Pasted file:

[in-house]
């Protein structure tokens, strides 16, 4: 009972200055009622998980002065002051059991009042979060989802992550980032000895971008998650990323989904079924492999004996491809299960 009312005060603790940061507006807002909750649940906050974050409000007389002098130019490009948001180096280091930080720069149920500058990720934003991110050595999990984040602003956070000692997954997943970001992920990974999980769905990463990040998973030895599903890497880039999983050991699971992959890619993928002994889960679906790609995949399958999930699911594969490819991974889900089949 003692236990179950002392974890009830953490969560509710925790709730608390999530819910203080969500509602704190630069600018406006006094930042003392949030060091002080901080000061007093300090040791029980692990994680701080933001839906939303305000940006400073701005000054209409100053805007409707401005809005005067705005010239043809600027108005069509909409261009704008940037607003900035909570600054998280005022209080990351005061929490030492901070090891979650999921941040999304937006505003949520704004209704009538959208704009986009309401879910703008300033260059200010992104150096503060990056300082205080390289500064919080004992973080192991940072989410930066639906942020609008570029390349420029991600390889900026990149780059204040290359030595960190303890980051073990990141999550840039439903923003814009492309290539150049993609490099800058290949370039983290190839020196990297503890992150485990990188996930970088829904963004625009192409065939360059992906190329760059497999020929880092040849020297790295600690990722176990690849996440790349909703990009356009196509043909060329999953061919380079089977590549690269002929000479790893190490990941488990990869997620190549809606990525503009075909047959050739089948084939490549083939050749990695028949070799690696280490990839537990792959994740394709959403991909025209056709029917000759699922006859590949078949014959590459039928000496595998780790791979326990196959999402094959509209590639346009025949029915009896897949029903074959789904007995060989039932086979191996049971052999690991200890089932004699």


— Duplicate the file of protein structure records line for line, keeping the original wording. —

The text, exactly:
[in-house]
């Protein structure tokens, strides 16, 4: 009972200055009622998980002065002051059991009042979060989802992550980032000895971008998650990323989904079924492999004996491809299960 009312005060603790940061507006807002909750649940906050974050409000007389002098130019490009948001180096280091930080720069149920500058990720934003991110050595999990984040602003956070000692997954997943970001992920990974999980769905990463990040998973030895599903890497880039999983050991699971992959890619993928002994889960679906790609995949399958999930699911594969490819991974889900089949 003692236990179950002392974890009830953490969560509710925790709730608390999530819910203080969500509602704190630069600018406006006094930042003392949030060091002080901080000061007093300090040791029980692990994680701080933001839906939303305000940006400073701005000054209409100053805007409707401005809005005067705005010239043809600027108005069509909409261009704008940037607003900035909570600054998280005022209080990351005061929490030492901070090891979650999921941040999304937006505003949520704004209704009538959208704009986009309401879910703008300033260059200010992104150096503060990056300082205080390289500064919080004992973080192991940072989410930066639906942020609008570029390349420029991600390889900026990149780059204040290359030595960190303890980051073990990141999550840039439903923003814009492309290539150049993609490099800058290949370039983290190839020196990297503890992150485990990188996930970088829904963004625009192409065939360059992906190329760059497999020929880092040849020297790295600690990722176990690849996440790349909703990009356009196509043909060329999953061919380079089977590549690269002929000479790893190490990941488990990869997620190549809606990525503009075909047959050739089948084939490549083939050749990695028949070799690696280490990839537990792959994740394709959403991909025209056709029917000759699922006859590949078949014959590459039928000496595998780790791979326990196959999402094959509209590639346009025949029915009896897949029903074959789904007995060989039932086979191996049971052999690991200890089932004699």